The Spring Statement Spoke Volumes About Britain's Broken Political Parties

Brexit, in any form, will stunt our future economic prospects but both parties treated this crisis like the elephant in the room

It wasn’t just the Chancellor’s Spring Statement that nearly disappeared under the avalanche of Brexit news. It was also the understanding you’d expect from a Chancellor and a Shadow Chancellor of the significance Brexit will have on the prospects for the economy, the public finances, and the future of our communities, families and businesses.

These spokespeople for the two major parties treated Brexit like the elephant in the room – present but not involved – pretending that if we can all just move on then we can get back to business as usual. But we cannot. Brexit, in any form, will stunt our future economic prospects. We know this because the Treasury itself told us so in its own economic assessment.

A ‘softer’ Brexit may be mildly less painful, but it will be painful nevertheless. The Government admitted last year that their preferred Brexit option would leave a hole in tax revenues of the order of £40billion per year by 2033, growing to £81billion in a ‘no-deal’ scenario. So when Philip Hammond told us in his remarks that there was a “deal dividend”, it certainly won’t feel like that to the schools, hospitals, emergency services and most vulnerable in society who will be worst affected by the economic impact of Brexit.

John McDonnell – of the Official Opposition, who are supposed to be holding the Government to account and providing an alternative – wasn’t any better. He continued to peddle the myth of a ‘jobs-first Brexit’, and the notion that we can leave the Single Market and somehow nothing will change. He’s wrong. Not only should he know better – but most Labour MPs and Labour supporters do indeed know better.

The killer statistic from the Office of Budget Responsibility was their forecast of a 3.2% fall in expected business investment in 2019, compared to their last forecast. This is a staggering erosion of the gains made through industrial advances and capital needed to keep the engine of Britain’s economy motoring. If business investment falls off, so will productivity and so will our growth prospects. Prospects unsurprisingly also downgraded down to a meagre 1.2% prediction for 2019.

The Shadow Chancellor might not accept it, but the revenues we need to pay for our public services have to be generated by the engine of growth in our economy. A weak economy means weak public services. What’s worse is that – despite sterling’s depreciation since the Brexit referendum – net trade is also now dragging growth down, rather than adding to it. The story of Brexit uncertainty, so far, is that many firms have downgraded investment in new technology and innovation, and have instead started stockpiling and building up their inventories in case of emergency – often importing many of the things they worry may be difficult to obtain if our borders are gridlocked.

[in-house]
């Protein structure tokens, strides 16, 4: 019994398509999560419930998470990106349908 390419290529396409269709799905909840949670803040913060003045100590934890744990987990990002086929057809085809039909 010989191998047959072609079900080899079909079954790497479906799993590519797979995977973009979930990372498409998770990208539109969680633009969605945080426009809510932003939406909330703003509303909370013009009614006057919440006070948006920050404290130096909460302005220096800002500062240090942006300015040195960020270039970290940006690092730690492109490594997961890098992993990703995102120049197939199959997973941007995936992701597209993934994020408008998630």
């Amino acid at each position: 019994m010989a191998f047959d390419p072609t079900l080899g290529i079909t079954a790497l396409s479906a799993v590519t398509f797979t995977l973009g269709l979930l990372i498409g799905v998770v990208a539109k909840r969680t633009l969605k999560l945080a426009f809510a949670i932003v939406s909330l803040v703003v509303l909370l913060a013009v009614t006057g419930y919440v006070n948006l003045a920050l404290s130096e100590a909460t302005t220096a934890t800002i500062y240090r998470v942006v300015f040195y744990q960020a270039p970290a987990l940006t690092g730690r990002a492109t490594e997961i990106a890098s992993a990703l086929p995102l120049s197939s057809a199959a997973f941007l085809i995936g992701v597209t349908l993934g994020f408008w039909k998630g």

There were some welcome changes announced by the Chancellor, on knife crime, carbon reduction and free sanitary products in schools. But it was the talk of sunny uplands that devalued Philip Hammond’s credibility. The main political parties are trading phoney promises of investment and rebuilding public services, apparently oblivious to the damage Brexit will do. Many people who depend on local facilities, council services, elderly social care or a myriad of other vital public functions will feel like pawns in a political chess game, with none of the main parties genuinely fighting their corner.

The Chancellor could have taken specific steps now, funded by monies already saved, to help the least well-off. For instance, he could have ended the fourth year of the welfare benefits freeze – because the first three years saved more than the Government were originally targeting to make. But he chose not to do so, demonstrating this Government’s priorities, which, apparently, do not include those in greatest need. The attention of this Government is elsewhere, but if we continue down this Brexit path it will be the poorest in society who will need to steel themselves for the burden of further pressures to come.

As a member of The Independent Group of MPs, which has recently formed, I have lost my patience with our broken politics and am determined to change it. We cannot go on with the usual ‘Punch and Judy’ of Tories and Labour as they drift towards their ideological fringes. It’s time for MPs to put their party tribalism to one side, speak the truth about the risks ahead, and focus on the long-term in the national interest. Pretending that everything will just go back to business as usual merely increases the risks for those who depend on our public services the most, for many years to come. Our politics is broken and we need to change it.

Chris Leslie is the Independent Group MP for Nottingham East. Find out more about The Independent Group at


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